Climate Conditions for Growing Wheat

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Wheat is a quirky plant. It really makes its intentions known by the kind of crop produced under ideal weather or climate control. In particular, winter wheat thrives on cold temperatures. This is the vernalization or germination period in preparation for producing a crop in the spring. The vernalization period is very important to wheat production.

A wheat field showing healthy heads.
A wheat field showing healthy heads. (Image: David De Lossy/Photodisc/Getty Images)

Wheat Needs Ideal Weather Conditions

The rise of the head of a wheat stalk at winter germination signals a healthy crop in the making, and cold temperatures are necessary to produce a worthy crop in the spring, according to the website for the Ohio State University and Purdue University extension services. The website states that in the year 2006, when Ohio's wheat crops declined, Paul Pierce, an Ohio State plant pathologist with the Ohio Agricultural Research and Development Center, explained that If winter wheat did not receive ideal conditions, it would not produce a crop and would appear only as straw.

A healthy red wheat field.
A healthy red wheat field. (Image: Medioimages/Photodisc/Photodisc/Getty Images)

Planting and Reaping Seasons

According to the website thinkquest.org, wheat likes fairly dry and mild climates. Weather conditions dictate when wheat should be planted, the article states, and winter wheat is planted from September to November in narrow channels known as furrows. The website says the furrows become filled with snow, which protects the plants.

Spring wheat is planted from early March to mid-April and has a shorter growing period than winter wheat, according to thinkquest.org. The website says that both planting seasons allow the heads of the wheat plant to rise, which signals a quite healthy crop will emerge.

A growing wheat crop.
A growing wheat crop. (Image: Stockbyte/Stockbyte/Getty Images)

Environmental Conditions' Influence on Wheat Proteins

The U.S. Department of Agriculture reports that scientists are studying wheat proteins to learn how they are affected by heat, soil nutrients and other environmental conditions in which wheat plants are grown. The scientists aim to genetically influence better flours in the future for consumers.

Researchers have already concluded that gluten proteins have a primary role in influencing the quality of flour. They have deduced that wheat plants need metabolic proteins to form the gluten proteins that give cohesiveness to dough.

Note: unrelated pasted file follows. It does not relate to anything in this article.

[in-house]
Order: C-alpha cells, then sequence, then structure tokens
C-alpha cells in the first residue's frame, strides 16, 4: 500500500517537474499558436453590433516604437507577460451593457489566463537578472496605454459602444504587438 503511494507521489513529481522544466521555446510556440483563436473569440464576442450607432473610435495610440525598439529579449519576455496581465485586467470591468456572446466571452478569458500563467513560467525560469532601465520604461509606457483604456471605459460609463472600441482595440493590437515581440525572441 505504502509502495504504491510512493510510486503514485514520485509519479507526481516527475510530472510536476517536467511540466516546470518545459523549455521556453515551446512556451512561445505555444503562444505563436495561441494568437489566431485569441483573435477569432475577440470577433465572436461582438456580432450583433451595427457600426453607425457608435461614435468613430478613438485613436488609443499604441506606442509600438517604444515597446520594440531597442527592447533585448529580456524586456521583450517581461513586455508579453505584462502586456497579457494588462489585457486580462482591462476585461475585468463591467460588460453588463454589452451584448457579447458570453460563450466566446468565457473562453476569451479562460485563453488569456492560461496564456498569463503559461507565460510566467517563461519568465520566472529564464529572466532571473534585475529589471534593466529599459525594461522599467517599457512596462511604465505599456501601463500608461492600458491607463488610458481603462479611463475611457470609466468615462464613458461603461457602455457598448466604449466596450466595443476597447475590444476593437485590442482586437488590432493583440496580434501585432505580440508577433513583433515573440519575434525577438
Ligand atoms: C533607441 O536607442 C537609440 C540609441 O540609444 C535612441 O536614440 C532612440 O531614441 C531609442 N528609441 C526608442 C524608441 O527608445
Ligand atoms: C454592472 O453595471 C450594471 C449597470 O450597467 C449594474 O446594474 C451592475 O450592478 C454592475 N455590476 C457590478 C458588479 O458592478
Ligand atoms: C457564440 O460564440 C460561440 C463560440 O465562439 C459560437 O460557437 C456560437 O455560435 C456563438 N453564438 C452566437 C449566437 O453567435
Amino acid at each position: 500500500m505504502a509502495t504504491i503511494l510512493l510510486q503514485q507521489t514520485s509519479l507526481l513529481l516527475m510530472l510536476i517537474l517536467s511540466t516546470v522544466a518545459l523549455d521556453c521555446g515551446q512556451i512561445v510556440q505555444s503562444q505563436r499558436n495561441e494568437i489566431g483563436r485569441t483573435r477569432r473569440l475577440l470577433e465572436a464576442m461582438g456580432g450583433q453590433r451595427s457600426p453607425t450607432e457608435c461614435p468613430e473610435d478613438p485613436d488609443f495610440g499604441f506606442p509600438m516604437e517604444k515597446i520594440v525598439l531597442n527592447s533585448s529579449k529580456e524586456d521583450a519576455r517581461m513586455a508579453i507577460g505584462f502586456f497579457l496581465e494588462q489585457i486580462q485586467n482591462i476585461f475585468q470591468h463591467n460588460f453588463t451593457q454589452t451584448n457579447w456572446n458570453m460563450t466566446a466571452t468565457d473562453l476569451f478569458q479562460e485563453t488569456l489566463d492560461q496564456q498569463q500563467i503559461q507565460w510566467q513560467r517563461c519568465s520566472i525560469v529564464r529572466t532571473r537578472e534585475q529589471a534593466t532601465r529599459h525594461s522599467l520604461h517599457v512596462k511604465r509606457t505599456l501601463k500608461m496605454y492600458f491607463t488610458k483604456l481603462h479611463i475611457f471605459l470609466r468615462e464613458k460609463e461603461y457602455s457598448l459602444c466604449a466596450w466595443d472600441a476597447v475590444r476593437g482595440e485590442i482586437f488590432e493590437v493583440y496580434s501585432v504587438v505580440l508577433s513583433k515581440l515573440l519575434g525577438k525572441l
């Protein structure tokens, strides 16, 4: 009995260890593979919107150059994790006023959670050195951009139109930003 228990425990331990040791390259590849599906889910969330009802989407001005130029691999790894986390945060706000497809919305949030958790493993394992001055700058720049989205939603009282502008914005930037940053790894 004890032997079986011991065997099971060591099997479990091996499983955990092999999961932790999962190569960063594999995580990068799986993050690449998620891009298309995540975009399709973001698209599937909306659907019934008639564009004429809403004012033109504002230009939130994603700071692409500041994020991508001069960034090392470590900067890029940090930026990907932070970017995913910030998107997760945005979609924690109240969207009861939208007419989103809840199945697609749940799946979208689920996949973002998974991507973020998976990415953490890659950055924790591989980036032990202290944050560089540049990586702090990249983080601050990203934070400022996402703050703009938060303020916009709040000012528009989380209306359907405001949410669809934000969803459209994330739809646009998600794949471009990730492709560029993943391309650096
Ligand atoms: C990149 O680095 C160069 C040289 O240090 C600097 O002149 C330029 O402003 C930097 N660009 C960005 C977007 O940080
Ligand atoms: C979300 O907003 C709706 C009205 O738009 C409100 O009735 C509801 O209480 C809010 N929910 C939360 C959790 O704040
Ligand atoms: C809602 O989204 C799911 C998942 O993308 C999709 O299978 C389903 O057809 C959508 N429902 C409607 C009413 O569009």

The scientists discovered that the "amounts of heat and fertilizer greenhouse wheat plants were exposed to affected levels of certain kernel proteins," the USDA website notes. That resulted in dough that could not withstand the necessary kneading and mixing process. Scientists will analyze kernel proteins' exact role and use that information to breed better wheat plants for the future.

Wheat kernels contain proteins.
Wheat kernels contain proteins. (Image: Ablestock.com/AbleStock.com/Getty Images)

Stress-Tolerant Wheat Plants

As of June 2010, plans are being made for a new research project, sponsored by the Faculty of Agricultural Sciences of Denmark's Aarhus University, to identify and measure the implications of drought and heat stress on the yield and quality of wheat crops. Scientists aim to distinguish and engage the mechanisms for wheat to be productive under widely different climate conditions.

Healthy wheat plants.
Healthy wheat plants. (Image: Medioimages/Photodisc/Photodisc/Getty Images)

Hypothesis of Genetic Variables in Wheat Species

The hypothesis of the Faculty of Agricultural Sciences is that genetic variables in wheat species can increase tolerance to both heat and drought stress. An offshoot of that hypothesis will analyze yet another proposal to predict major long-term effects of such variables through genetic and physiological statistics with a view toward developing physiological screening methods.

USDA 2010 U.S. Winter Wheat Crop

The U.S. Department of Agriculture's first report on the progress of harvest for the 2010 U.S. winter wheat crop, as reported by aginfo.net, states that as of June 10, 3 percent of the crop had been cut, down from 6 percent for a five-year average for the same period.

A loaf of wheat bread—and grains from which it is produced.
A loaf of wheat bread—and grains from which it is produced. (Image: Jupiterimages/Photos.com/Getty Images)

Crop Changes, Climatic Conditions, Supply and Demand

Changing planting dates may be an option for taking advantage of a longer growing season, according to globalexchange.gov. It cites other options to be considered, such as the avoidance of crop exposure to climatic conditions and high temperature, stress, or low rainfall periods. Good outcomes, however, would be dependent on the region, the crop and the rate and amount of warming experienced.

Variable changes may affect supply and demand and competition in contending regions, and the prediction of planting date for the greatest profits becomes even more unpredictable because of the uncertainty about climate effects on local products, according to globalexchange.gov. The equation becomes more perplexing with the likelihood that products from competing regions may also be problematic.

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